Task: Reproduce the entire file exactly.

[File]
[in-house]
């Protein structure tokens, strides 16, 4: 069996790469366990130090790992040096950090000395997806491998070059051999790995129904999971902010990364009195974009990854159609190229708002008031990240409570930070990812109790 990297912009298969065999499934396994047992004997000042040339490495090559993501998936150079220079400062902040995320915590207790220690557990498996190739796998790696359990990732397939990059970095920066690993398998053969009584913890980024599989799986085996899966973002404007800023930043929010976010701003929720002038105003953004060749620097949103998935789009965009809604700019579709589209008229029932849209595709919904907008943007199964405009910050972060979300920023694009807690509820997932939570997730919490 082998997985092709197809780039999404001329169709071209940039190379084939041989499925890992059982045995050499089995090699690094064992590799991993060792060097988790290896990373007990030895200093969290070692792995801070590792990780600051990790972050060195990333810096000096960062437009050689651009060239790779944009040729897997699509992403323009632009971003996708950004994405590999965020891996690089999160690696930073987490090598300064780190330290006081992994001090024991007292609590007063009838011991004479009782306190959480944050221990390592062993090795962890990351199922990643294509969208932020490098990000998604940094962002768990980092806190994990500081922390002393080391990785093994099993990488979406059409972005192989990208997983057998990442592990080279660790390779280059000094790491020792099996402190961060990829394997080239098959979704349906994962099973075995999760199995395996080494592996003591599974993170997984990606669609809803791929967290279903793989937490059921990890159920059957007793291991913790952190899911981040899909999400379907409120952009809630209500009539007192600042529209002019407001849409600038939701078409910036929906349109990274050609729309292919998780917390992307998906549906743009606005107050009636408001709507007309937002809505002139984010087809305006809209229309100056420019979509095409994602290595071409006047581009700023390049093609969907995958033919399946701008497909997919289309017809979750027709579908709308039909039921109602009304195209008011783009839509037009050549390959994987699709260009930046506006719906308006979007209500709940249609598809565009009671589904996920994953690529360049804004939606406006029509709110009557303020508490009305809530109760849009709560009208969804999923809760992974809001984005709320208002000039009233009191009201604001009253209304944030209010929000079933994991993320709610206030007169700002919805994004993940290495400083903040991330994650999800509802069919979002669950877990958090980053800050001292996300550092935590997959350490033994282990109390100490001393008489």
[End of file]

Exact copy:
[in-house]
């Protein structure tokens, strides 16, 4: 069996790469366990130090790992040096950090000395997806491998070059051999790995129904999971902010990364009195974009990854159609190229708002008031990240409570930070990812109790 990297912009298969065999499934396994047992004997000042040339490495090559993501998936150079220079400062902040995320915590207790220690557990498996190739796998790696359990990732397939990059970095920066690993398998053969009584913890980024599989799986085996899966973002404007800023930043929010976010701003929720002038105003953004060749620097949103998935789009965009809604700019579709589209008229029932849209595709919904907008943007199964405009910050972060979300920023694009807690509820997932939570997730919490 082998997985092709197809780039999404001329169709071209940039190379084939041989499925890992059982045995050499089995090699690094064992590799991993060792060097988790290896990373007990030895200093969290070692792995801070590792990780600051990790972050060195990333810096000096960062437009050689651009060239790779944009040729897997699509992403323009632009971003996708950004994405590999965020891996690089999160690696930073987490090598300064780190330290006081992994001090024991007292609590007063009838011991004479009782306190959480944050221990390592062993090795962890990351199922990643294509969208932020490098990000998604940094962002768990980092806190994990500081922390002393080391990785093994099993990488979406059409972005192989990208997983057998990442592990080279660790390779280059000094790491020792099996402190961060990829394997080239098959979704349906994962099973075995999760199995395996080494592996003591599974993170997984990606669609809803791929967290279903793989937490059921990890159920059957007793291991913790952190899911981040899909999400379907409120952009809630209500009539007192600042529209002019407001849409600038939701078409910036929906349109990274050609729309292919998780917390992307998906549906743009606005107050009636408001709507007309937002809505002139984010087809305006809209229309100056420019979509095409994602290595071409006047581009700023390049093609969907995958033919399946701008497909997919289309017809979750027709579908709308039909039921109602009304195209008011783009839509037009050549390959994987699709260009930046506006719906308006979007209500709940249609598809565009009671589904996920994953690529360049804004939606406006029509709110009557303020508490009305809530109760849009709560009208969804999923809760992974809001984005709320208002000039009233009191009201604001009253209304944030209010929000079933994991993320709610206030007169700002919805994004993940290495400083903040991330994650999800509802069919979002669950877990958090980053800050001292996300550092935590997959350490033994282990109390100490001393008489």